Webb and his team have submitted their model to academic journals, but the publication process can take a year or more. To ensure that policy teams have access to the model now, while they are actively making reopening decisions, the team has posted archival versions online.

“What good is a model that appears a year from now?” Webb said. “If it’s ready today, we want it up and going tomorrow.”

Phillip Crooke, meanwhile, has used his expertise in biomathematics to train frontline health care workers in a vital skill: how to use a mechanical ventilator. A differential equation model powers the mechanical ventilator simulator, which selects a random chart from more than 100 virtual patients, and the trainee must then make adjustments to the ventilator to stabilize the patient.

Crooke created the simulator a few years ago with his colleague John Hotchkiss, an associate professor of critical care medicine and medicine at the University of Pittsburgh—a connection he made nearly 25 years ago through a colleague in Vanderbilt’s School of Medicine. But at the time of its creation more than three years ago, there wasn’t much immediate need for a ventilator simulator model. Crooke and Hotchkiss put it online anyway, where it received four or five downloads per week. But in March 2020, when COVID-19 began to spread across the U.S., that number started to climb to 100-200 downloads per day.

Because the simulator is written in Visual Basic using a Microsoft Excel spreadsheet, it has the added benefit of being both self-contained and a practical training tool—it can run on an average computer.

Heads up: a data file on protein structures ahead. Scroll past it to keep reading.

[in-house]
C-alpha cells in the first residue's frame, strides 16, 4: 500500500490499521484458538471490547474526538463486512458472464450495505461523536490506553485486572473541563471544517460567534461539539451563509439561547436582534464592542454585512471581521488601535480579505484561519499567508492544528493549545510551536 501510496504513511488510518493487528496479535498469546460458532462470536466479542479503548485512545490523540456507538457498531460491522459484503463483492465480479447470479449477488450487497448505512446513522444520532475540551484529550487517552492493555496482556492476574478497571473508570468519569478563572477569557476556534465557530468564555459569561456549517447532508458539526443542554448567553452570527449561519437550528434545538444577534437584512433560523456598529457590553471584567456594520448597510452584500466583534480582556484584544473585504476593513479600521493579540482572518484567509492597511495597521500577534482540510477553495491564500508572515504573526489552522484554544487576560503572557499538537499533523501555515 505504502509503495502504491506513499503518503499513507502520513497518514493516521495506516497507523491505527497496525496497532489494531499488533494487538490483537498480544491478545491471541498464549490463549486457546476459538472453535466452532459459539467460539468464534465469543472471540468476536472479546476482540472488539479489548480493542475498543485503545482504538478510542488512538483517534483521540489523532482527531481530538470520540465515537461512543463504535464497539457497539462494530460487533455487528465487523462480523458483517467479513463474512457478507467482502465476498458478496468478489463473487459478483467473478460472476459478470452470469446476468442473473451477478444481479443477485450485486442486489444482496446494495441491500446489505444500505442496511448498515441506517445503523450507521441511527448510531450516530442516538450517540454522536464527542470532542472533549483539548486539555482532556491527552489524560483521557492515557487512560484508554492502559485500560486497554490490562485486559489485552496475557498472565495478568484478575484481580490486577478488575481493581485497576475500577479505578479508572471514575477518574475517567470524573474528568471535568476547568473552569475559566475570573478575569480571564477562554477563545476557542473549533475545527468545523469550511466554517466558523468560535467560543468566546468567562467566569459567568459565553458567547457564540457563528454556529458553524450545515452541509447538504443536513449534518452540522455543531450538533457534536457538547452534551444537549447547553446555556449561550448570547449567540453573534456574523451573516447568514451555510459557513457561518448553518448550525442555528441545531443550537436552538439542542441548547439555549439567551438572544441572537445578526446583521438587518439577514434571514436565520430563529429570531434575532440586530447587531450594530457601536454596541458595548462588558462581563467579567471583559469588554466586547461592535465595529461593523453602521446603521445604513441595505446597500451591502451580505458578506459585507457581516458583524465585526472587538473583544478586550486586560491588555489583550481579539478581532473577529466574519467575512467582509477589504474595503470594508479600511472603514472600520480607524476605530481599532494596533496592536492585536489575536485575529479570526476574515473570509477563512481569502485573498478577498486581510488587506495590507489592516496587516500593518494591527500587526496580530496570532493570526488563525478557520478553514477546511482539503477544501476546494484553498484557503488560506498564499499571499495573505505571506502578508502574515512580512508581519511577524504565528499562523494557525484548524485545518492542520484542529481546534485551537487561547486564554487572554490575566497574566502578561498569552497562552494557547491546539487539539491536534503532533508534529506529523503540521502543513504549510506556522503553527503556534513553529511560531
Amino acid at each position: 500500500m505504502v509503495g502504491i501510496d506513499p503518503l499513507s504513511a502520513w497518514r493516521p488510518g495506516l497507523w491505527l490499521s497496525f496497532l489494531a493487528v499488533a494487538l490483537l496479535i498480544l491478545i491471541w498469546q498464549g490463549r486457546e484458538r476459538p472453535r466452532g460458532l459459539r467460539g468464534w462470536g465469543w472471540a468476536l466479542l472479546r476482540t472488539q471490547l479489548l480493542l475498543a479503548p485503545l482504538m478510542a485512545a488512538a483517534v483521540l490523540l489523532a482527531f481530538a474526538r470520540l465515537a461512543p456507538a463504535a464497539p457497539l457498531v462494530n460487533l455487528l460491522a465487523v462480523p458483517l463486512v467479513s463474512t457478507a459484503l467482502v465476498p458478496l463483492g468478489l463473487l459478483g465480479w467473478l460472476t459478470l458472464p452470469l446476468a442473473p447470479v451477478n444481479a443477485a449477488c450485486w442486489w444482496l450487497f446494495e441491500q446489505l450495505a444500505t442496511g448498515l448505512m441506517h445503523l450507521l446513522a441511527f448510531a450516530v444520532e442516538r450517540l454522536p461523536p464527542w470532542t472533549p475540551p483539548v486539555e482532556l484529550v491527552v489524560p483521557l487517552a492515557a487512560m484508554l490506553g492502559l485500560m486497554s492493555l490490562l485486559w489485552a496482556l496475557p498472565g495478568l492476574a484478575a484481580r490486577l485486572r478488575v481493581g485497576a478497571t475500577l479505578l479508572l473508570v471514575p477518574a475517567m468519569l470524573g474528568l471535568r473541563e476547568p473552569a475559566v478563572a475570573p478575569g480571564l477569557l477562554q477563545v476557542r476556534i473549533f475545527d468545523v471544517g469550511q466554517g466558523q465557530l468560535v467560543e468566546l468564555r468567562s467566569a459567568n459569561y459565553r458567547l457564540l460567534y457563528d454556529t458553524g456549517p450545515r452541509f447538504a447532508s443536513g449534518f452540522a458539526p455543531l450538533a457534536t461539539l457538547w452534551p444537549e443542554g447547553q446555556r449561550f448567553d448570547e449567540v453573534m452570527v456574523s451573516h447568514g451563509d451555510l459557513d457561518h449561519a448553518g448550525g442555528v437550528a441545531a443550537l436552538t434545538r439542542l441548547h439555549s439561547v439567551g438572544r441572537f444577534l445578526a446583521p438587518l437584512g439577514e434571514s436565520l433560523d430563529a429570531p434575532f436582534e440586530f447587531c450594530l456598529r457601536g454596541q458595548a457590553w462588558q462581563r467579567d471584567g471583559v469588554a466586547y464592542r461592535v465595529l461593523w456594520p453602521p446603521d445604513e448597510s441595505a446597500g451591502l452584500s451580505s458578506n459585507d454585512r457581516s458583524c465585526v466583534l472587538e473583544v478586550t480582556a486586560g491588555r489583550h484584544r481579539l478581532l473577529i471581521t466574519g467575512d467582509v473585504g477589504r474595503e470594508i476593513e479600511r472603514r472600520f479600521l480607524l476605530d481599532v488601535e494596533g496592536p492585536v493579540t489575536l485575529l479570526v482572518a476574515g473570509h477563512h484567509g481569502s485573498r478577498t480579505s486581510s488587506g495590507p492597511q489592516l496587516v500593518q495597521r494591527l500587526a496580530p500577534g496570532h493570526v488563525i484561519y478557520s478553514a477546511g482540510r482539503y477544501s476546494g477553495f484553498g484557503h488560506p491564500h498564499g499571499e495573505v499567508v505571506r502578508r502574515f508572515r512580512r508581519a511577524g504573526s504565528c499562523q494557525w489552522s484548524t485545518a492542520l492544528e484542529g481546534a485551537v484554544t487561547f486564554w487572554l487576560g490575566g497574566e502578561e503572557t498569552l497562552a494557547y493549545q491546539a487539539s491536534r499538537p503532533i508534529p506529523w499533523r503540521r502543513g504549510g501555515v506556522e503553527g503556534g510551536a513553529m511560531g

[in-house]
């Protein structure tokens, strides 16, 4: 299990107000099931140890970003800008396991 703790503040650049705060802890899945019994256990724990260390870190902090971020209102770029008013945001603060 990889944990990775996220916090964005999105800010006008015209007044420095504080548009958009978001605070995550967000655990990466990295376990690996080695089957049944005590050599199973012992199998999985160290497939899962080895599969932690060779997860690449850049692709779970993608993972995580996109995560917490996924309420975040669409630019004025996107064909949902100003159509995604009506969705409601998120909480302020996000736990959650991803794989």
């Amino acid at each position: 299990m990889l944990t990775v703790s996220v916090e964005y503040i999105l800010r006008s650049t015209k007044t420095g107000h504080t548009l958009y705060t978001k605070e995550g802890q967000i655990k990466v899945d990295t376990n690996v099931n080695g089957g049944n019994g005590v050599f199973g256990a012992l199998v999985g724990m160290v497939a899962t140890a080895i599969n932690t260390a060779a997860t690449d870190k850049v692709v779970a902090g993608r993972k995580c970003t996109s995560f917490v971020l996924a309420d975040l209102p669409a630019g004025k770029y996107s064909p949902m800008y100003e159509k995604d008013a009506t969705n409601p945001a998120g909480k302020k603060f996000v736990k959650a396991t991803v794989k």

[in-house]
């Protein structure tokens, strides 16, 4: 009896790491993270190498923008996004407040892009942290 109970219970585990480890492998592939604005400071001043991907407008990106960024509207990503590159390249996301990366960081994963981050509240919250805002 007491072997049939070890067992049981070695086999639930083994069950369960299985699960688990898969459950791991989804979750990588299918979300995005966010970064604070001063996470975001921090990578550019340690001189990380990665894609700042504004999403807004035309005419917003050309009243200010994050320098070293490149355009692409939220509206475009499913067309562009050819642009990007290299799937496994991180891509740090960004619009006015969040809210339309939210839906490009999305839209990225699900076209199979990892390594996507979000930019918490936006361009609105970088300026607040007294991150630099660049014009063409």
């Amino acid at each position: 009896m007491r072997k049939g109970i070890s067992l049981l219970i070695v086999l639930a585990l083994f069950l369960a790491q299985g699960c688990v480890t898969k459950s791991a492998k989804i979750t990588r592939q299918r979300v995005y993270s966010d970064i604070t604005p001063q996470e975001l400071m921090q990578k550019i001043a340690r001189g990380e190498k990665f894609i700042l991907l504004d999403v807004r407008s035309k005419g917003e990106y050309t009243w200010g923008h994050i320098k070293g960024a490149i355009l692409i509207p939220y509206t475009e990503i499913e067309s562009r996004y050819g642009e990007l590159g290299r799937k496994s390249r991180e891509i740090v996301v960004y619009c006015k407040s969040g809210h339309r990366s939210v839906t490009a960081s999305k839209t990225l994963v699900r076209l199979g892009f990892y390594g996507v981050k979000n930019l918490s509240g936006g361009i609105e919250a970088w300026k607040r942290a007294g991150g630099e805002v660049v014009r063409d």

“It’s accessible by anybody. If you look at where our downloads are coming from, it’s all across the world: the U.S., South America, Europe, Africa,” Crooke said. “Especially in countries where there’s not a lot of training available, this is a cheap and direct way for them to get trained, especially if they are using it in conjunction with an online ventilator course.”

Crooke is thankful that this model has found its way into the hands of more health care workers and that it is available to them, for free, exactly when they needed it. He credits models like this to the collaborative environment at Vanderbilt. Working on biomathematical models requires mathematicians and physicians or biological scientists to work in tandem, using their expertise to solve the problem together. Crooke said these types of biomathematics partnerships almost always seem to happen because faculty members are bold enough to walk across campus, knock on each other’s doors and ask questions.

“Almost every collaboration I’ve had has started that way,” Crooke said. “And it’s one of the greatest features of our university.”